Or at least my process.
I drew ten characters from a podcast I listened to last month. It's called Wolf 359 and I highly recomemend you give it a listen if you like Sci-Fi, Comedy and good plots. Now on to the art.
I love designing characters. I'm pretty sure I don't know most of the tricks of the trade, but that's what practice is for. Sketching the simplest and most generic versions of your characters is usually the first step. In animation and comics, designing characters based on the shapes they are made up of is a well used practice.
The main reasoning behind this is so that when the characters are simplified (i.e. in aniamtion and comics) the creators want the viewers to be able to recognize characters quickly. There's a lot of good logic in that.
My first sketches were a strange mix of semi realistic faces and very cartoony bodies. In all honestly I just didn't want to draw anatomy, but I realized that I could go to the extreme with this and just give them rounder and simplified features.
These sketches aren't that drastically different. But the faces and the bodies have better synergy. Speaking of synergy, these characters are a crew on a spacestation, and while you don't have to design them, it's likely they all have some variant of a uniform. Making it so that the characters outfits don't seem too different from each other, and yet also unique is an obnoxious balancing act.
But that's the thing about designing the visuals of a character when you aren't the creator. I like to work within the bounds of what a character would look like, based off of what they complain about or what they value. Do they exercise? Do they like pop-culture? Do they respect authority? Do they shower?
If you are thinking about these things while you are designing, you characters should always look like you answered at least a few questions about them.
These next 5 characters, while part of the podcast, don't start in the same place as the other ones. So I felt it was ok to design them out of uniform. I also did not want to get bored by drawing the same awful jumpsuit. As long as I answer some questions about them in their design, I don't feel the need to push myself too hard.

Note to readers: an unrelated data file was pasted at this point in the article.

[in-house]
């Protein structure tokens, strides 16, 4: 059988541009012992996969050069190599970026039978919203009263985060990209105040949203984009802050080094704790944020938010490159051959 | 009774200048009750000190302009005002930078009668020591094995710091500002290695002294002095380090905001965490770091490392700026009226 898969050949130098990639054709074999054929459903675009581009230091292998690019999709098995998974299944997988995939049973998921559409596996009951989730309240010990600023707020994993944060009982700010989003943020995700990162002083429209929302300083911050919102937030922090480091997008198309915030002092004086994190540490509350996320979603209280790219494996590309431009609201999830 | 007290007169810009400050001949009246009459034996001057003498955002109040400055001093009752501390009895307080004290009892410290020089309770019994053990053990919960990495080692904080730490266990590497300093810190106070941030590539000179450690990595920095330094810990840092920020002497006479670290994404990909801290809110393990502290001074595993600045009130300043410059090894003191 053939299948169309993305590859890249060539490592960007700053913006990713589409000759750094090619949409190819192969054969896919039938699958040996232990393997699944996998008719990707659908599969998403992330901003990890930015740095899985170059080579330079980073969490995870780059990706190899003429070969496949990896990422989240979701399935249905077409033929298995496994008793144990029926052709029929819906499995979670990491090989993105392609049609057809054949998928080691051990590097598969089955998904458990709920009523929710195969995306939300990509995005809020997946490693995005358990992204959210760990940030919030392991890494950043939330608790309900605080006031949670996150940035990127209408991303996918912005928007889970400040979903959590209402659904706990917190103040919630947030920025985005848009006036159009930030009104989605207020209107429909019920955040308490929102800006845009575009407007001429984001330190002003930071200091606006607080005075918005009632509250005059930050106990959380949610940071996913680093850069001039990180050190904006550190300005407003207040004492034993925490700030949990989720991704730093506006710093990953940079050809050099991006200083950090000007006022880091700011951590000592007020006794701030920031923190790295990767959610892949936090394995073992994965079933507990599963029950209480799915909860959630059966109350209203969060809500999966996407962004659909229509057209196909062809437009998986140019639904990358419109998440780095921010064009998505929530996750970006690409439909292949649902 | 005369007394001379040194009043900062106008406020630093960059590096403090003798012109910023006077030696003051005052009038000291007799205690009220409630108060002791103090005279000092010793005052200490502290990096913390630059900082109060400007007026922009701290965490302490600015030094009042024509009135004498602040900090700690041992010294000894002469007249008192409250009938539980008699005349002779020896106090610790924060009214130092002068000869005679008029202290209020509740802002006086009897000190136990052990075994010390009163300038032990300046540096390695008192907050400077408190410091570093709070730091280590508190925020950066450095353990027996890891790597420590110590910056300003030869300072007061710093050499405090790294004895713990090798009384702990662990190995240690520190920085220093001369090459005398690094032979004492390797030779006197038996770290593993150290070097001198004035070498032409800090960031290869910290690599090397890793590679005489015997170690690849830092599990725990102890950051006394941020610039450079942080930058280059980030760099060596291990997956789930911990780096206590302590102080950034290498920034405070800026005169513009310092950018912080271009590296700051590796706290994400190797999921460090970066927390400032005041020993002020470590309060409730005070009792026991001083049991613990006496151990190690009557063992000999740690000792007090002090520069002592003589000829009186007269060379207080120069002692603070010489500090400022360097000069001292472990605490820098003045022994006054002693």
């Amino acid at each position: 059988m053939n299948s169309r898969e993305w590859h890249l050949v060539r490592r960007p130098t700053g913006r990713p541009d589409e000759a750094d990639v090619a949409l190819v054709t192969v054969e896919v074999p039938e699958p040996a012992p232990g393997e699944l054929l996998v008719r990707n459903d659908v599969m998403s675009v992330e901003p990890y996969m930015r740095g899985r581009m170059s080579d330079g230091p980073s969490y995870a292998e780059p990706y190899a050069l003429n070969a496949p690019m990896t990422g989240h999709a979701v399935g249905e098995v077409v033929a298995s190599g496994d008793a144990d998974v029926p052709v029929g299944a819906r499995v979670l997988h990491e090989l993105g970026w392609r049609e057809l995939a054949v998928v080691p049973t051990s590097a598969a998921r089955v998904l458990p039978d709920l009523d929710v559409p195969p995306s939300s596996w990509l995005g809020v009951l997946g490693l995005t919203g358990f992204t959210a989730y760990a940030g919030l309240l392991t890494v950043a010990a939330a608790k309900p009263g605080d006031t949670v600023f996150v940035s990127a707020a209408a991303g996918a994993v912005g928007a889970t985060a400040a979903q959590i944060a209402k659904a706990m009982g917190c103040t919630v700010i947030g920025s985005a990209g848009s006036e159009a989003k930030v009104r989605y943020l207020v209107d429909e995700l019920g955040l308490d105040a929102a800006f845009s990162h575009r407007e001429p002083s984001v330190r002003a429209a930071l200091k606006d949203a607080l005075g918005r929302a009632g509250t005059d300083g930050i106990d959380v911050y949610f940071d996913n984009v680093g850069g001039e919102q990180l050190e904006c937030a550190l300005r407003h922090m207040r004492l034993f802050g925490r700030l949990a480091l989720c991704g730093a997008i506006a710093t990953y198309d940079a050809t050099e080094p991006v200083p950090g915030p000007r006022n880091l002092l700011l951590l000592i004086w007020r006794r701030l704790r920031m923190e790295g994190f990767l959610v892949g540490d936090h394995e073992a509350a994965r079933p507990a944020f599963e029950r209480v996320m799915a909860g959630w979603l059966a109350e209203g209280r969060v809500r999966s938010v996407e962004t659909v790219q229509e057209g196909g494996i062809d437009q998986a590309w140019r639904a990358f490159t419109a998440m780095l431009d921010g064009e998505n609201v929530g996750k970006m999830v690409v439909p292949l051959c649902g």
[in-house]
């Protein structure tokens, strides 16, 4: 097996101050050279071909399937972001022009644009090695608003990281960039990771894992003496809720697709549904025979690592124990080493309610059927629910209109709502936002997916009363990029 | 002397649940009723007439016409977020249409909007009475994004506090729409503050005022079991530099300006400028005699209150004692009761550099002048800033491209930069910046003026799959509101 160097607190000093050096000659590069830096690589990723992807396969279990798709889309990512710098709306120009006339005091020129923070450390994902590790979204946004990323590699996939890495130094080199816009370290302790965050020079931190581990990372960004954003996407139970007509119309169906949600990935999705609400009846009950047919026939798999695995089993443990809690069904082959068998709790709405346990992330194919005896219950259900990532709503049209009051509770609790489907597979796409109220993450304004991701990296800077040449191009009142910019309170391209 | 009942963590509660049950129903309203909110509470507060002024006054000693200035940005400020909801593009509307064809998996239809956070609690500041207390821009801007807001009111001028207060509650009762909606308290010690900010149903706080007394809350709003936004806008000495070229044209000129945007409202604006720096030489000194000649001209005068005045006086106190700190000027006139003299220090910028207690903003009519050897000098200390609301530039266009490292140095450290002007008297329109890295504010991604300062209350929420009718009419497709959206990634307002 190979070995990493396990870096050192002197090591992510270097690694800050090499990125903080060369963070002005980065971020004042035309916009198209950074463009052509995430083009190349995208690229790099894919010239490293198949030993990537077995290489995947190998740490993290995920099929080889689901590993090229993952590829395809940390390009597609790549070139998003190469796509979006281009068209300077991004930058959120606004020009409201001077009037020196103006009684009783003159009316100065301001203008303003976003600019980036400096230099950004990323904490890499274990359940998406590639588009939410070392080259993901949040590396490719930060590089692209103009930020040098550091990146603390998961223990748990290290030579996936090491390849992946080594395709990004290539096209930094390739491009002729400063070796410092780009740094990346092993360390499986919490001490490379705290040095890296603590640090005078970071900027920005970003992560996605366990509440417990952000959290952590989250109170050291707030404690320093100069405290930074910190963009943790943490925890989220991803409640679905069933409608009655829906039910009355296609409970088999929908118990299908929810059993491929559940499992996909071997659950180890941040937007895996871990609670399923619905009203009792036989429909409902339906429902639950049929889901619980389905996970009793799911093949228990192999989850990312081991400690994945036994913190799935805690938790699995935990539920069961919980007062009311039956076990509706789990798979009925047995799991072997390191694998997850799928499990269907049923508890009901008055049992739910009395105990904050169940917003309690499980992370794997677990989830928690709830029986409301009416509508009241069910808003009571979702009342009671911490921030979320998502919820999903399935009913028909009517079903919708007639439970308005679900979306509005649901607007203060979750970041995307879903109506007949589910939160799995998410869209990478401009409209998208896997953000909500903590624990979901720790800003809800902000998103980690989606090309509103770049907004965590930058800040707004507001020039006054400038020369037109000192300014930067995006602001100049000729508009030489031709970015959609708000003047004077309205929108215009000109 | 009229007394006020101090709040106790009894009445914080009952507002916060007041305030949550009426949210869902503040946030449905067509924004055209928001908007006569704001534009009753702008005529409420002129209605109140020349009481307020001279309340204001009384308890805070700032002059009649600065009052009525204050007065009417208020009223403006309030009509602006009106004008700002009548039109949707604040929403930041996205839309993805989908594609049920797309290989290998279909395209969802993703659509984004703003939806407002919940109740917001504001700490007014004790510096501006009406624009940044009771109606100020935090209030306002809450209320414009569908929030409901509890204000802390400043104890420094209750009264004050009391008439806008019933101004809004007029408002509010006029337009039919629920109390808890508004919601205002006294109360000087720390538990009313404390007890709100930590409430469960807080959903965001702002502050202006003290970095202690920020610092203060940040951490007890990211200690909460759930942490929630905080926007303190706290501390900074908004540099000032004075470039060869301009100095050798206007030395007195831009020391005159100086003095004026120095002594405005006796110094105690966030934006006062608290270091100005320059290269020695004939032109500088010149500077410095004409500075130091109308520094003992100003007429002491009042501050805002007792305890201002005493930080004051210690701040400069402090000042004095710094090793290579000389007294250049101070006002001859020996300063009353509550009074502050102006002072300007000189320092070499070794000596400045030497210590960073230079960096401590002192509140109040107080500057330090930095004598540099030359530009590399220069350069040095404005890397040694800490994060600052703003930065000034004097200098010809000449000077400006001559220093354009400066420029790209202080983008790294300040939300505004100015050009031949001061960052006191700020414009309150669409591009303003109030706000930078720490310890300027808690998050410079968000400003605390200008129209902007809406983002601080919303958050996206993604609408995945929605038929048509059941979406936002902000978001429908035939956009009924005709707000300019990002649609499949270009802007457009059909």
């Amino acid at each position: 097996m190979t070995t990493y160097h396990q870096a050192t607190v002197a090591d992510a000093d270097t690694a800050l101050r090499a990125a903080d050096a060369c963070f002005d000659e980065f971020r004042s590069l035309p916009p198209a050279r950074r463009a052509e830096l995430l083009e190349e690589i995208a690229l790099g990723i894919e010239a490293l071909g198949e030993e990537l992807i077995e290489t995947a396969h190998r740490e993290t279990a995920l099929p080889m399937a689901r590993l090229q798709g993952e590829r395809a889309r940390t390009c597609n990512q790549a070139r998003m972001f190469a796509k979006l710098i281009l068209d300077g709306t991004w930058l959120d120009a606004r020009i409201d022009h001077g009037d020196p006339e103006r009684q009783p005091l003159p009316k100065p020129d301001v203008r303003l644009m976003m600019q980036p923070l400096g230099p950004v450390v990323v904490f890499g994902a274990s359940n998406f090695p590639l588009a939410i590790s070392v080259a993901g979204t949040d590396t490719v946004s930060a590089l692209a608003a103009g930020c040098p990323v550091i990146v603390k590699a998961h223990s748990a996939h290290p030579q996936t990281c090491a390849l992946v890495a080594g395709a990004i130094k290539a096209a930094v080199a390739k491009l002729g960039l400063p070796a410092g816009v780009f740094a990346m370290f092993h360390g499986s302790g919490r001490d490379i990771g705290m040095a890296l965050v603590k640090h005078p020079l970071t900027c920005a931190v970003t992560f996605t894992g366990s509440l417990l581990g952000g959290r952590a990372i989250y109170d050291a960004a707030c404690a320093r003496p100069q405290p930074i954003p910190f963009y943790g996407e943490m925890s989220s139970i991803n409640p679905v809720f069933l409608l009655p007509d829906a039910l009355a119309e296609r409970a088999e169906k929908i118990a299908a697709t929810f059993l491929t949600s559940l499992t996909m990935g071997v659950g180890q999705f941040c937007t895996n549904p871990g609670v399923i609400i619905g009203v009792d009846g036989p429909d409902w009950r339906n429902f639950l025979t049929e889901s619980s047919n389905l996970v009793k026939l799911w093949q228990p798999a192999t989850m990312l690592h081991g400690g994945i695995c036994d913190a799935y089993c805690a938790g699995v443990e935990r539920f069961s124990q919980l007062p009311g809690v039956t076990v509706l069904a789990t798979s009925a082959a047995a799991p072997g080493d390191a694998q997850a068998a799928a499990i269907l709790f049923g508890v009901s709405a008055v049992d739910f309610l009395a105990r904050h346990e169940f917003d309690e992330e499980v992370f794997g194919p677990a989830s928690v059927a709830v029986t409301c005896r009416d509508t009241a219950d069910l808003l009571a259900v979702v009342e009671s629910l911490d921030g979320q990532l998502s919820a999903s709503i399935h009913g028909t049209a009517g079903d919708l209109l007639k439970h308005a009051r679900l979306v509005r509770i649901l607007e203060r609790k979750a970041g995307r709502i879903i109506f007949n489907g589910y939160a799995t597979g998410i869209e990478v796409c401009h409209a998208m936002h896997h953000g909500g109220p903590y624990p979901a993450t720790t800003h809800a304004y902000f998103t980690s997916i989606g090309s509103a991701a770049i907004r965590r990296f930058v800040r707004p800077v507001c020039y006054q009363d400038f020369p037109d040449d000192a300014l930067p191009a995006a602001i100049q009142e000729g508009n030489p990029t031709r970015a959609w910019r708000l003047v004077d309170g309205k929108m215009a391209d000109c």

Also note, simple changes of poses and size of body parts can make drastic improvements on designs.
Now for some people, Lineart is tedious and not worth your time. They are correct. But here I am, still doing it. This is a part of my process where I add all the details. This includes a lot of the texture found on clothes and hair of my characters. I like to have contrast in the lineart and make sure it is good enough on it's own before I start the colors. If I can post the lineart by itself, then I know I wont be using color to hide other problems in the design, be it anatomy or shoddy shoe designs. *cough*
There's less designing in the lineart stage, but still the little details you include are what helps sell a character. Props for characters to hold, or graphics on their clothing helps suggest things about them without the a visual medium having to explicitly state it.
Color can be tricky. If you are designing a character by themselves, you have fewer constraints. But if you are designing a group, you have that annoying synergy problem.
You don't want the characters to be too different, or it wont feel like they are supposed to be in even the same universe.
Individually, these characters look pretty good. But looking at them doesn't suggest that they even know each other. That's ok for some of these characters, but not all of them. The robot-like character in the top image was the solution. She's an AI that runs the spacestation that Wolf 359 takes place on. I made her orange for no reason other than it wasn't on any of the other characters. I found that I was able to take that orange, and put it into all the other designs.
And it worked out pretty great!
Thanks for reading!
You can also find me elsewhere online!